My friend said that girls can do more push ups than boys since boys are heavy weight. Then in military service, why are there more push ups for boys to pass? That's the question.
But aren't boys heavy weight?The ability to do Push-ups is upper body strength versus body mass. Increased Upper-body strength does increase body mass but not as much as the additional strength.
I have never seen anything that has indicated that Women are stronger than Men in any muscle group where equal training has been carried out, hence the majority of sports being seperate for men and women.
Not really. When doing a pushup, you are lifting only perhaps 3/4 of your body's weight. There is just no need to be musclebound. And for those who are, most of that added weight is toward the upper-body, so most of it adds to the amount you have to lift (meaning if you are skinnier, your center of gravity is lower).Muscle endurance yes, but I thought the mass also plays an important role (?).
It may be worthwhile to note that the specific combination of strength(...to weight ratio), flexibility, and agillity required for gymnastics and similar sports (figure skating) favors women. Women are superior to men in most aspects of those sports.This is part of the reason why you'll notice such a big difference in age between girls and boys participating in Olympic level sports such as gymnastics. The female gymnasts are usually at their peak performance levels for such activities around 13-15 years old. The male athletes are reaching peak performance closer to 18 years old.
So you mean girls can do more push ups than boys?One thing to consider in addressing the original question is...at what age? It is quite common for 13 yr-old girls to outperform 13-yr old boys in tests of strength. Boys peak in strength several years later than girls due to a later onset of puberty. This is part of the reason why you'll notice such a big difference in age between girls and boys participating in Olympic level sports such as gymnastics. The female gymnasts are usually at their peak performance levels for such activities around 13-15 years old. The male athletes are reaching peak performance closer to 18 years old.
You also have to ask at what level of training you want to make comparisons. Unless you're specifying a high level of training, among the general population you'll find plenty of men who can't do a single push-up and women who can do 100s.
Keep in mind that push ups are not only dependent on arm strength either, but also the strength of back and abdominal muscles if you're using proper form. You use a little bit of leg muscles, but not much relative to other workouts. So, it's not enough to just look at the size of the muscles in the arms, but also at entire upper body strength.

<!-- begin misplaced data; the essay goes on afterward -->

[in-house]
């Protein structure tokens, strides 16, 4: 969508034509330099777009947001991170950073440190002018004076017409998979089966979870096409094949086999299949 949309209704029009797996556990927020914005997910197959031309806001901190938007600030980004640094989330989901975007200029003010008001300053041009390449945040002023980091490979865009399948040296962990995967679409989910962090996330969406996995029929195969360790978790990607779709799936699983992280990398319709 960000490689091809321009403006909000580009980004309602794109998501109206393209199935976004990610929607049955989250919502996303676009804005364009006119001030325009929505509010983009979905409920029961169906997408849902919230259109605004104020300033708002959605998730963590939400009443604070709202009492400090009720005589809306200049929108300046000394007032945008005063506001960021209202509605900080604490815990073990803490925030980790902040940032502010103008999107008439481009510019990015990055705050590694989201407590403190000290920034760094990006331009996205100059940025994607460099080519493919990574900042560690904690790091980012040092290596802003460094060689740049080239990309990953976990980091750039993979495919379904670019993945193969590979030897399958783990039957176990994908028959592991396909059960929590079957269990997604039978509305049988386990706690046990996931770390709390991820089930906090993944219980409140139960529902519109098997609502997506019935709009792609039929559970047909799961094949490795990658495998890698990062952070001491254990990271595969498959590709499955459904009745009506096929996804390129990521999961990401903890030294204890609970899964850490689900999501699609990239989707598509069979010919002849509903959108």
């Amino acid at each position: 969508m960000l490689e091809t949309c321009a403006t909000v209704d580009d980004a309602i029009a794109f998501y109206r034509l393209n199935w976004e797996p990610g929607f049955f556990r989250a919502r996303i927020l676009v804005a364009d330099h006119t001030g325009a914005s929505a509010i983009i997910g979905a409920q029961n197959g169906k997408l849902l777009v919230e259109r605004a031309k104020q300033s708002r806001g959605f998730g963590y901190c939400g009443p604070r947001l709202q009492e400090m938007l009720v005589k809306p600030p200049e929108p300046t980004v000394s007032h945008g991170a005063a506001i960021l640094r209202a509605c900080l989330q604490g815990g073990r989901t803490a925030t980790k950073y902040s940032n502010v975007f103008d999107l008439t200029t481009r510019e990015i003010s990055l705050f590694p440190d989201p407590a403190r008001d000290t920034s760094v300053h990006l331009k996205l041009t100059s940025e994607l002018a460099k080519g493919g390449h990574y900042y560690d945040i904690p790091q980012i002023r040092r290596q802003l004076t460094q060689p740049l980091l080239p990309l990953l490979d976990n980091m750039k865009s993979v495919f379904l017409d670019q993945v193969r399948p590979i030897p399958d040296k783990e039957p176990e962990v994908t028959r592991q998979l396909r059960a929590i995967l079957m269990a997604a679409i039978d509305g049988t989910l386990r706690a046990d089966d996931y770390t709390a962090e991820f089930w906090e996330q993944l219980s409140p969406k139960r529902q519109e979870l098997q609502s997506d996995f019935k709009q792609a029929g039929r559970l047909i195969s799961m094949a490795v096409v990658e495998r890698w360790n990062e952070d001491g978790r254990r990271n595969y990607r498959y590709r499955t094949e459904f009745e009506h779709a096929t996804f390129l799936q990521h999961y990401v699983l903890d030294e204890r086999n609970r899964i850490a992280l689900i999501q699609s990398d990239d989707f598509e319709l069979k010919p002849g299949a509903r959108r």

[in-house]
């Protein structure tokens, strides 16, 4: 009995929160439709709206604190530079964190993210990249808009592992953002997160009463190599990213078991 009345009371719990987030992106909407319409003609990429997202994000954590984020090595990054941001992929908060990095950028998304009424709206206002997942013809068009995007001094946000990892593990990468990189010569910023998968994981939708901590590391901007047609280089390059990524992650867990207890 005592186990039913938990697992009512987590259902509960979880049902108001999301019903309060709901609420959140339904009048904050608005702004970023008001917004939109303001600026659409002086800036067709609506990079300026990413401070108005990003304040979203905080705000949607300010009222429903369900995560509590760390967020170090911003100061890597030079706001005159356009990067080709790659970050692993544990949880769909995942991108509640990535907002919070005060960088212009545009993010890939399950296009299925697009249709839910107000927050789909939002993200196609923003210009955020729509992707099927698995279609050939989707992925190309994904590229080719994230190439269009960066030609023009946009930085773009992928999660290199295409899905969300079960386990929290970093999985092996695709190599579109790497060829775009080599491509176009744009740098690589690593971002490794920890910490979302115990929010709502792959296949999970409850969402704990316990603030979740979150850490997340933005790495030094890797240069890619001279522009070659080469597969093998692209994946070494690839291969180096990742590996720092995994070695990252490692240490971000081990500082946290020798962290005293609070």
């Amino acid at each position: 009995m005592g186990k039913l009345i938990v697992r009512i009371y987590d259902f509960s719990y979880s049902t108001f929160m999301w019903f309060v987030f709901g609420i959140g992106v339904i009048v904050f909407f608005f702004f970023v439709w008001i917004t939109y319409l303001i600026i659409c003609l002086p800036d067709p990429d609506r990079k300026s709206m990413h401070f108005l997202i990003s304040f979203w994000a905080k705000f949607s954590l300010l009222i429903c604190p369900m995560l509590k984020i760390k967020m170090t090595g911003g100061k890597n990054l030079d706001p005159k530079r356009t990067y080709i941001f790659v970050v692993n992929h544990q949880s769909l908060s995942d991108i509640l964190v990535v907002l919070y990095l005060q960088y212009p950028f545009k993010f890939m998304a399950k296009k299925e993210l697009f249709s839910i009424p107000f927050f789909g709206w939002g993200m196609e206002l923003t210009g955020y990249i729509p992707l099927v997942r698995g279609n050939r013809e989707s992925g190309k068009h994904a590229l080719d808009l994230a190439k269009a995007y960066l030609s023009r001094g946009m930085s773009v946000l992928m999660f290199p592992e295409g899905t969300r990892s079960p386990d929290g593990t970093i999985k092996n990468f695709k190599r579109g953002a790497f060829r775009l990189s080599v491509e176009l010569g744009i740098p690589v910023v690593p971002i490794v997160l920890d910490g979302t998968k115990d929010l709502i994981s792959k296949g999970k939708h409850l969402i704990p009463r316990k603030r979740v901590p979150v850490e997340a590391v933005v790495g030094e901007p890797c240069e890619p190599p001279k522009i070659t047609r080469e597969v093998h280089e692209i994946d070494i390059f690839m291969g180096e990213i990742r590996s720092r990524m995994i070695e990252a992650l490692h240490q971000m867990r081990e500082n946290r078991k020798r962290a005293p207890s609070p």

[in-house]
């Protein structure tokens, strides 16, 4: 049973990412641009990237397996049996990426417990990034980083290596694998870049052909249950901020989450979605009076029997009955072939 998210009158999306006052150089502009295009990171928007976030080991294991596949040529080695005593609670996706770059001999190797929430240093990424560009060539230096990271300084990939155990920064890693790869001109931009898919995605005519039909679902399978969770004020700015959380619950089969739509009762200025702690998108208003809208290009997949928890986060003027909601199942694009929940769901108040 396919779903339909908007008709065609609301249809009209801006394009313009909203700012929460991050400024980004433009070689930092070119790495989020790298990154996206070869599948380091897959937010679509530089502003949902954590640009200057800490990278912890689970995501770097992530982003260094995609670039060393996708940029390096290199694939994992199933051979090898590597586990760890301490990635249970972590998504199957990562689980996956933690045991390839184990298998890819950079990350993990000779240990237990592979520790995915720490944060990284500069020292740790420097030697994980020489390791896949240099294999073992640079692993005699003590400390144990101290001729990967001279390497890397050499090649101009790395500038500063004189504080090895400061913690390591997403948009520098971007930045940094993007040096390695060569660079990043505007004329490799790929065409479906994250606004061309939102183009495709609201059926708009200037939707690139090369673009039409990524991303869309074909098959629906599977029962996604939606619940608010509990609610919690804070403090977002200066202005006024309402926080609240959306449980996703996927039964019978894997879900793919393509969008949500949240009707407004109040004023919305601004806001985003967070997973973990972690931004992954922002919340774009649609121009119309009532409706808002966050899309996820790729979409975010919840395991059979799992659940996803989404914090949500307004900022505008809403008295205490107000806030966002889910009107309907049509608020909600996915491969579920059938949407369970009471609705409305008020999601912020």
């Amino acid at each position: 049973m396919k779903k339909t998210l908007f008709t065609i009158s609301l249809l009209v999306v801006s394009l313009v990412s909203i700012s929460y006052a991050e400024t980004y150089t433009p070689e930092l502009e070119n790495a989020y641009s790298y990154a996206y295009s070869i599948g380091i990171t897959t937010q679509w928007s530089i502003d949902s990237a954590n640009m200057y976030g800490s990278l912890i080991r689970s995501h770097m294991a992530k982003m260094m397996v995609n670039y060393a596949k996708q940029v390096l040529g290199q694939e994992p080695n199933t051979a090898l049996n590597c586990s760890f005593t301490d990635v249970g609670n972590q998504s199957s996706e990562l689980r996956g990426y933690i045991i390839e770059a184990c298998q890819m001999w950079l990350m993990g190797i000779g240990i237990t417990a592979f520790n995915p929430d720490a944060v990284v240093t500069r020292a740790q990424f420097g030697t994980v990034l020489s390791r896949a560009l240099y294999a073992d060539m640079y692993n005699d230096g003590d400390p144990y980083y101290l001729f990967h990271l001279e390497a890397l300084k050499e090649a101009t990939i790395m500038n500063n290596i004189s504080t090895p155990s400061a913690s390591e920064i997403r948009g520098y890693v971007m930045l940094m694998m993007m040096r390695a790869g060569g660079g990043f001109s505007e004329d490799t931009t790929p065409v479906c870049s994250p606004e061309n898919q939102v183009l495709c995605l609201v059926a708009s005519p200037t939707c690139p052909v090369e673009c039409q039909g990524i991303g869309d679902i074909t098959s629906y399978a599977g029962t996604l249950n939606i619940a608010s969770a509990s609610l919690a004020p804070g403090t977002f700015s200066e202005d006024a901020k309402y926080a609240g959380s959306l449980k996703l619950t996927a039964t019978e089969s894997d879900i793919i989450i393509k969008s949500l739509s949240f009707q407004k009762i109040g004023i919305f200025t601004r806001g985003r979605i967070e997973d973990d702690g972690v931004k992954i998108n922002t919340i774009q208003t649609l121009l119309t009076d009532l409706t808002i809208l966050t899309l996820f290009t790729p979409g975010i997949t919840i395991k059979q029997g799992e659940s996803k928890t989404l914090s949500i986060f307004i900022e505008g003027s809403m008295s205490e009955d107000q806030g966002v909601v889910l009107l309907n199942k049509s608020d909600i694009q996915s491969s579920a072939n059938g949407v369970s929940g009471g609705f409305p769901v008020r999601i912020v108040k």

The muscles are physically different: http://members.shaw.ca/bodybuilding/Muscles/structure.htmlwhat exactly is the difference between muscle strength and muscle endurance?
How mutually exclusive are they from each other?
Yes, it was probably an overgeneralization. A lot has to do with diet, drugs, and suppliments screwing with your body chemistry, but too much exercising alone can do that too. I probably shouldn't have limited it to powerlifters - too much running (I'm not sure if it is the exercise itself or the low body fat) can be harmful as well.Why do you say male powerlifters have unhealthy bodies? Might be true for the super heavyweights but I dont se how it would apply for the middle weights. The lightweights might be pushing it a bit but only around contest time.
Most powerlifters and weightlifters do not carry any obscene ammounts of musclemass either.
In general, the answer is no. But when you ask broad, vague questions, you get a lot of caveats.So you mean girls can do more push ups than boys?
On that note, I'll mention that women find ways to compensate for lack of physical strength, so aren't limited in what they can do when it comes to a work environment.You seem to be very hung up on the issue of physical strength differences between the sexes. You shouldn't be - it isn't a big deal.
Uh, what? How can you rest a sack of grain or a heavy sack of groceries on your hip(s)?As a more common example...carrying a heavy sack of groceries or something else of similar size. Men might have better forearm strength to just hold onto the sack using their arms alone, but women can rest it on their hips and use less arm stregth to carry the same size sack.
Are you serious? Stick your hip out and rest the sack on it. It's that simple. You have noticed that women's hips are shaped differently than men's hips, haven't you? :uhh:Uh, what? How can you rest a sack of grain or a heavy sack of groceries on your hip(s)?